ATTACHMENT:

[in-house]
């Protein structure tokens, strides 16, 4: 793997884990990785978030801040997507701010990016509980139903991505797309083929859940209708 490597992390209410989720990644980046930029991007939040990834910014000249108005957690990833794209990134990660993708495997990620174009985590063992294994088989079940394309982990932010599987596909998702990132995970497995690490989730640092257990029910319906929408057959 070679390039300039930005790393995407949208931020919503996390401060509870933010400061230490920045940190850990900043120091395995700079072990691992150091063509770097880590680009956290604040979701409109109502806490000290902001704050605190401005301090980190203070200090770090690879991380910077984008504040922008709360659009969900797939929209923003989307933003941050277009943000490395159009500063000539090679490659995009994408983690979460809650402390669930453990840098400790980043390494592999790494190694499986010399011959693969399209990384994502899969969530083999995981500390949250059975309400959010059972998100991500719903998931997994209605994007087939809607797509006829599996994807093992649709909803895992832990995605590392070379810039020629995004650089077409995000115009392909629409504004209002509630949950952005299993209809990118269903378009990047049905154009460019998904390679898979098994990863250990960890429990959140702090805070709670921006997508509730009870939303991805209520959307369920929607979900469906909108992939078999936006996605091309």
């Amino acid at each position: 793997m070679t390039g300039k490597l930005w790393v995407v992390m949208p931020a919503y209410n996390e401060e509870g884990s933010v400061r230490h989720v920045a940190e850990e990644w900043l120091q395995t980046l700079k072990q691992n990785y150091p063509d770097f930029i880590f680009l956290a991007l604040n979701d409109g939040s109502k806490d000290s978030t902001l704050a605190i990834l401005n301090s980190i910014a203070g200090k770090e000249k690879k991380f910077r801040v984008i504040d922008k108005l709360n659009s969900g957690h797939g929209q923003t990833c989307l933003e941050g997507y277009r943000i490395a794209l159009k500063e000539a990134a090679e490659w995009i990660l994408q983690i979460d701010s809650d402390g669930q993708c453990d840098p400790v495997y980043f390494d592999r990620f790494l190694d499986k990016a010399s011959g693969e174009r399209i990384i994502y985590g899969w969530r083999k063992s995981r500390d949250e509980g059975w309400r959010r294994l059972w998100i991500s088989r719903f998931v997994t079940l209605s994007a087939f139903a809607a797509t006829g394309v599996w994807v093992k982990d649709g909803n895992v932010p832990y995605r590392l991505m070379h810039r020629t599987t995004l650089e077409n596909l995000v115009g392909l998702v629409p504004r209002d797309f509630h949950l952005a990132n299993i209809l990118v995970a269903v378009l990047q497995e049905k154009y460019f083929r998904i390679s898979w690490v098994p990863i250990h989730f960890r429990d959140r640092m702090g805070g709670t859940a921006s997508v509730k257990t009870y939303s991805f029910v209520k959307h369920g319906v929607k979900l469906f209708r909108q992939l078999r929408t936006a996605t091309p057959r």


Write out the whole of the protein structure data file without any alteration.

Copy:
[in-house]
């Protein structure tokens, strides 16, 4: 793997884990990785978030801040997507701010990016509980139903991505797309083929859940209708 490597992390209410989720990644980046930029991007939040990834910014000249108005957690990833794209990134990660993708495997990620174009985590063992294994088989079940394309982990932010599987596909998702990132995970497995690490989730640092257990029910319906929408057959 070679390039300039930005790393995407949208931020919503996390401060509870933010400061230490920045940190850990900043120091395995700079072990691992150091063509770097880590680009956290604040979701409109109502806490000290902001704050605190401005301090980190203070200090770090690879991380910077984008504040922008709360659009969900797939929209923003989307933003941050277009943000490395159009500063000539090679490659995009994408983690979460809650402390669930453990840098400790980043390494592999790494190694499986010399011959693969399209990384994502899969969530083999995981500390949250059975309400959010059972998100991500719903998931997994209605994007087939809607797509006829599996994807093992649709909803895992832990995605590392070379810039020629995004650089077409995000115009392909629409504004209002509630949950952005299993209809990118269903378009990047049905154009460019998904390679898979098994990863250990960890429990959140702090805070709670921006997508509730009870939303991805209520959307369920929607979900469906909108992939078999936006996605091309």
């Amino acid at each position: 793997m070679t390039g300039k490597l930005w790393v995407v992390m949208p931020a919503y209410n996390e401060e509870g884990s933010v400061r230490h989720v920045a940190e850990e990644w900043l120091q395995t980046l700079k072990q691992n990785y150091p063509d770097f930029i880590f680009l956290a991007l604040n979701d409109g939040s109502k806490d000290s978030t902001l704050a605190i990834l401005n301090s980190i910014a203070g200090k770090e000249k690879k991380f910077r801040v984008i504040d922008k108005l709360n659009s969900g957690h797939g929209q923003t990833c989307l933003e941050g997507y277009r943000i490395a794209l159009k500063e000539a990134a090679e490659w995009i990660l994408q983690i979460d701010s809650d402390g669930q993708c453990d840098p400790v495997y980043f390494d592999r990620f790494l190694d499986k990016a010399s011959g693969e174009r399209i990384i994502y985590g899969w969530r083999k063992s995981r500390d949250e509980g059975w309400r959010r294994l059972w998100i991500s088989r719903f998931v997994t079940l209605s994007a087939f139903a809607a797509t006829g394309v599996w994807v093992k982990d649709g909803n895992v932010p832990y995605r590392l991505m070379h810039r020629t599987t995004l650089e077409n596909l995000v115009g392909l998702v629409p504004r209002d797309f509630h949950l952005a990132n299993i209809l990118v995970a269903v378009l990047q497995e049905k154009y460019f083929r998904i390679s898979w690490v098994p990863i250990h989730f960890r429990d959140r640092m702090g805070g709670t859940a921006s997508v509730k257990t009870y939303s991805f029910v209520k959307h369920g319906v929607k979900l469906f209708r909108q992939l078999r929408t936006a996605t091309p057959r």